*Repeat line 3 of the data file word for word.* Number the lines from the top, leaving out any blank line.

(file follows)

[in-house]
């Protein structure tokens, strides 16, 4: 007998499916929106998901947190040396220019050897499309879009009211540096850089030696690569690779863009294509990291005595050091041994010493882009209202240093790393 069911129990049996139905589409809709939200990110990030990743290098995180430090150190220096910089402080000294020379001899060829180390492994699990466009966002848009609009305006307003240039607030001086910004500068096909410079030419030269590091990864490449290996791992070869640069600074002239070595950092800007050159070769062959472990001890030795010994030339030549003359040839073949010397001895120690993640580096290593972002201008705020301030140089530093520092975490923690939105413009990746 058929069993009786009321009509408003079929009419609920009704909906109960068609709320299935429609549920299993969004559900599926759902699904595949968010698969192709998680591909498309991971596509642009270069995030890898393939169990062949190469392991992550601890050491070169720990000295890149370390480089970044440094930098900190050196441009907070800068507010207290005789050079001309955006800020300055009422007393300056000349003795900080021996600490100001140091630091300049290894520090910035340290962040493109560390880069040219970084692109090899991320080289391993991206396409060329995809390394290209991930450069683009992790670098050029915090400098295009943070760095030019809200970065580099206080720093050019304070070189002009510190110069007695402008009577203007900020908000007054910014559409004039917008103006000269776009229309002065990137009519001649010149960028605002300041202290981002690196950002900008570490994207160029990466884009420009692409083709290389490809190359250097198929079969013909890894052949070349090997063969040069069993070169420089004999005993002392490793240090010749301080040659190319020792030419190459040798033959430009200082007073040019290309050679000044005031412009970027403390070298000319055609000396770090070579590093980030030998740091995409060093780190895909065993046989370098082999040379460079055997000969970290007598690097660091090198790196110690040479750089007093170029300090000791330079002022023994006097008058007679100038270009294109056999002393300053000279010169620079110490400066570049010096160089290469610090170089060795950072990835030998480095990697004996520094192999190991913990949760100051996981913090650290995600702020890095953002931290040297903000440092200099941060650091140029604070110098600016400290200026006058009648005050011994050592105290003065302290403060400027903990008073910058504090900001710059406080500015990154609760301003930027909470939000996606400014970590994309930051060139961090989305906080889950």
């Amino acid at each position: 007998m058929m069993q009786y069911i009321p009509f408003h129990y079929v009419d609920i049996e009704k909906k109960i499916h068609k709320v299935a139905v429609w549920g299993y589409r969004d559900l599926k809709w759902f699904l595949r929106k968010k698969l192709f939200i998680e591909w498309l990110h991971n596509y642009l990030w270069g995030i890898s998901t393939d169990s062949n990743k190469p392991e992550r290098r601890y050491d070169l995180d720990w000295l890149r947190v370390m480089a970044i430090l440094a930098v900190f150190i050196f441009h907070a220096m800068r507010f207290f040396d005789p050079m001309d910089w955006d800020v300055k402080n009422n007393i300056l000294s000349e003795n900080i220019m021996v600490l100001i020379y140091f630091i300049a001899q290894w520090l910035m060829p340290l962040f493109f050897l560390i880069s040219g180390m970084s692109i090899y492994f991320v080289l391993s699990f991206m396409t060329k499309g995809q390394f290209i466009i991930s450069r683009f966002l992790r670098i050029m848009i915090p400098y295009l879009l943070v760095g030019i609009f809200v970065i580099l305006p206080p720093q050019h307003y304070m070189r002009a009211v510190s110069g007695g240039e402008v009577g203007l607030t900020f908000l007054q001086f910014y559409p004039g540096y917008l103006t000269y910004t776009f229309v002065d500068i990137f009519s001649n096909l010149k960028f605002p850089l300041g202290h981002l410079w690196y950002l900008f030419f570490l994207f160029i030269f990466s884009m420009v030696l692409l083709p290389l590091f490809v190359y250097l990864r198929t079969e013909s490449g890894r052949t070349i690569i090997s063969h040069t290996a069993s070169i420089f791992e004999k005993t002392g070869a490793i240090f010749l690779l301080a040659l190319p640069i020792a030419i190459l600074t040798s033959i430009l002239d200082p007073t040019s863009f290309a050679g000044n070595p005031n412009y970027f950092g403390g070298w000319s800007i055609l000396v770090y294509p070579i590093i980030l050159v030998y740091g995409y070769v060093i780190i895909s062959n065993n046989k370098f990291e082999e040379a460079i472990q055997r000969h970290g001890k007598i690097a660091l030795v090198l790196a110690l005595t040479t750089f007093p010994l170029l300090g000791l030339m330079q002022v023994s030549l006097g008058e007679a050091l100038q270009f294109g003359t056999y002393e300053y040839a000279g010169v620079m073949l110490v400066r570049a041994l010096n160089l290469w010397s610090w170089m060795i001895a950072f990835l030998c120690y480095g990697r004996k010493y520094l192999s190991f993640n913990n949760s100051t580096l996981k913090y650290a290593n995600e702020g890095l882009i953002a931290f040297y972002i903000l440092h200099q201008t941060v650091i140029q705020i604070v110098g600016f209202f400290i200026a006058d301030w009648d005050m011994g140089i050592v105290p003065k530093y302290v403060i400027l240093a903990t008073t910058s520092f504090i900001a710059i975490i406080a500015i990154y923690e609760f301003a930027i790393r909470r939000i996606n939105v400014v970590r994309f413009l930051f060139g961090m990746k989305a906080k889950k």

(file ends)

């Amino acid at each position: 007998m058929m069993q009786y069911i009321p009509f408003h129990y079929v009419d609920i049996e009704k909906k109960i499916h068609k709320v299935a139905v429609w549920g299993y589409r969004d559900l599926k809709w759902f699904l595949r929106k968010k698969l192709f939200i998680e591909w498309l990110h991971n596509y642009l990030w270069g995030i890898s998901t393939d169990s062949n990743k190469p392991e992550r290098r601890y050491d070169l995180d720990w000295l890149r947190v370390m480089a970044i430090l440094a930098v900190f150190i050196f441009h907070a220096m800068r507010f207290f040396d005789p050079m001309d910089w955006d800020v300055k402080n009422n007393i300056l000294s000349e003795n900080i220019m021996v600490l100001i020379y140091f630091i300049a001899q290894w520090l910035m060829p340290l962040f493109f050897l560390i880069s040219g180390m970084s692109i090899y492994f991320v080289l391993s699990f991206m396409t060329k499309g995809q390394f290209i466009i991930s450069r683009f966002l992790r670098i050029m848009i915090p400098y295009l879009l943070v760095g030019i609009f809200v970065i580099l305006p206080p720093q050019h307003y304070m070189r002009a009211v510190s110069g007695g240039e402008v009577g203007l607030t900020f908000l007054q001086f910014y559409p004039g540096y917008l103006t000269y910004t776009f229309v002065d500068i990137f009519s001649n096909l010149k960028f605002p850089l300041g202290h981002l410079w690196y950002l900008f030419f570490l994207f160029i030269f990466s884009m420009v030696l692409l083709p290389l590091f490809v190359y250097l990864r198929t079969e013909s490449g890894r052949t070349i690569i090997s063969h040069t290996a069993s070169i420089f791992e004999k005993t002392g070869a490793i240090f010749l690779l301080a040659l190319p640069i020792a030419i190459l600074t040798s033959i430009l002239d200082p007073t040019s863009f290309a050679g000044n070595p005031n412009y970027f950092g403390g070298w000319s800007i055609l000396v770090y294509p070579i590093i980030l050159v030998y740091g995409y070769v060093i780190i895909s062959n065993n046989k370098f990291e082999e040379a460079i472990q055997r000969h970290g001890k007598i690097a660091l030795v090198l790196a110690l005595t040479t750089f007093p010994l170029l300090g000791l030339m330079q002022v023994s030549l006097g008058e007679a050091l100038q270009f294109g003359t056999y002393e300053y040839a000279g010169v620079m073949l110490v400066r570049a041994l010096n160089l290469w010397s610090w170089m060795i001895a950072f990835l030998c120690y480095g990697r004996k010493y520094l192999s190991f993640n913990n949760s100051t580096l996981k913090y650290a290593n995600e702020g890095l882009i953002a931290f040297y972002i903000l440092h200099q201008t941060v650091i140029q705020i604070v110098g600016f209202f400290i200026a006058d301030w009648d005050m011994g140089i050592v105290p003065k530093y302290v403060i400027l240093a903990t008073t910058s520092f504090i900001a710059i975490i406080a500015i990154y923690e609760f301003a930027i790393r909470r939000i996606n939105v400014v970590r994309f413009l930051f060139g961090m990746k989305a906080k889950k």